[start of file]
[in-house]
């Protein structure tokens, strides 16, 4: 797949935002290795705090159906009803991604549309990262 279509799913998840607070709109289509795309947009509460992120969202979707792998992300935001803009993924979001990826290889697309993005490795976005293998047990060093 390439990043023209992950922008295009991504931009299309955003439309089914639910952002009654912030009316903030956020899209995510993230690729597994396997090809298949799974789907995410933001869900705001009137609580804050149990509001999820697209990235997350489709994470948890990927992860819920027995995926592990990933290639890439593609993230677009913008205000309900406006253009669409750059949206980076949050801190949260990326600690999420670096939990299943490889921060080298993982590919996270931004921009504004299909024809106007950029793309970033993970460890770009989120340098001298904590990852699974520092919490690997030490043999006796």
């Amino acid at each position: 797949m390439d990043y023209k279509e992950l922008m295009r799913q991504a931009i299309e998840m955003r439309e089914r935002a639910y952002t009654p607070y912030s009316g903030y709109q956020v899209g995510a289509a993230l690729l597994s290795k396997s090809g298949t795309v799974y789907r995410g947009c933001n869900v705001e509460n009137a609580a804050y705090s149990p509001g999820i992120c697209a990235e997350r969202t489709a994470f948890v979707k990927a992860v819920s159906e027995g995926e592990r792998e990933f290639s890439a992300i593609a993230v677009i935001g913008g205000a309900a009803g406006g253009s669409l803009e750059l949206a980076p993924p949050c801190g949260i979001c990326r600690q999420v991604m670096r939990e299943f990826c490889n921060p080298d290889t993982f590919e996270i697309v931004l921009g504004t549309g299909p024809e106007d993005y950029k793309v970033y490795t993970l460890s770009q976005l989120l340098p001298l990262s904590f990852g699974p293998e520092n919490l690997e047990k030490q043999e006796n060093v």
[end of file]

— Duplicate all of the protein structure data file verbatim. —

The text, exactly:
[in-house]
């Protein structure tokens, strides 16, 4: 797949935002290795705090159906009803991604549309990262 279509799913998840607070709109289509795309947009509460992120969202979707792998992300935001803009993924979001990826290889697309993005490795976005293998047990060093 390439990043023209992950922008295009991504931009299309955003439309089914639910952002009654912030009316903030956020899209995510993230690729597994396997090809298949799974789907995410933001869900705001009137609580804050149990509001999820697209990235997350489709994470948890990927992860819920027995995926592990990933290639890439593609993230677009913008205000309900406006253009669409750059949206980076949050801190949260990326600690999420670096939990299943490889921060080298993982590919996270931004921009504004299909024809106007950029793309970033993970460890770009989120340098001298904590990852699974520092919490690997030490043999006796």
């Amino acid at each position: 797949m390439d990043y023209k279509e992950l922008m295009r799913q991504a931009i299309e998840m955003r439309e089914r935002a639910y952002t009654p607070y912030s009316g903030y709109q956020v899209g995510a289509a993230l690729l597994s290795k396997s090809g298949t795309v799974y789907r995410g947009c933001n869900v705001e509460n009137a609580a804050y705090s149990p509001g999820i992120c697209a990235e997350r969202t489709a994470f948890v979707k990927a992860v819920s159906e027995g995926e592990r792998e990933f290639s890439a992300i593609a993230v677009i935001g913008g205000a309900a009803g406006g253009s669409l803009e750059l949206a980076p993924p949050c801190g949260i979001c990326r600690q999420v991604m670096r939990e299943f990826c490889n921060p080298d290889t993982f590919e996270i697309v931004l921009g504004t549309g299909p024809e106007d993005y950029k793309v970033y490795t993970l460890s770009q976005l989120l340098p001298l990262s904590f990852g699974p293998e520092n919490l690997e047990k030490q043999e006796n060093v």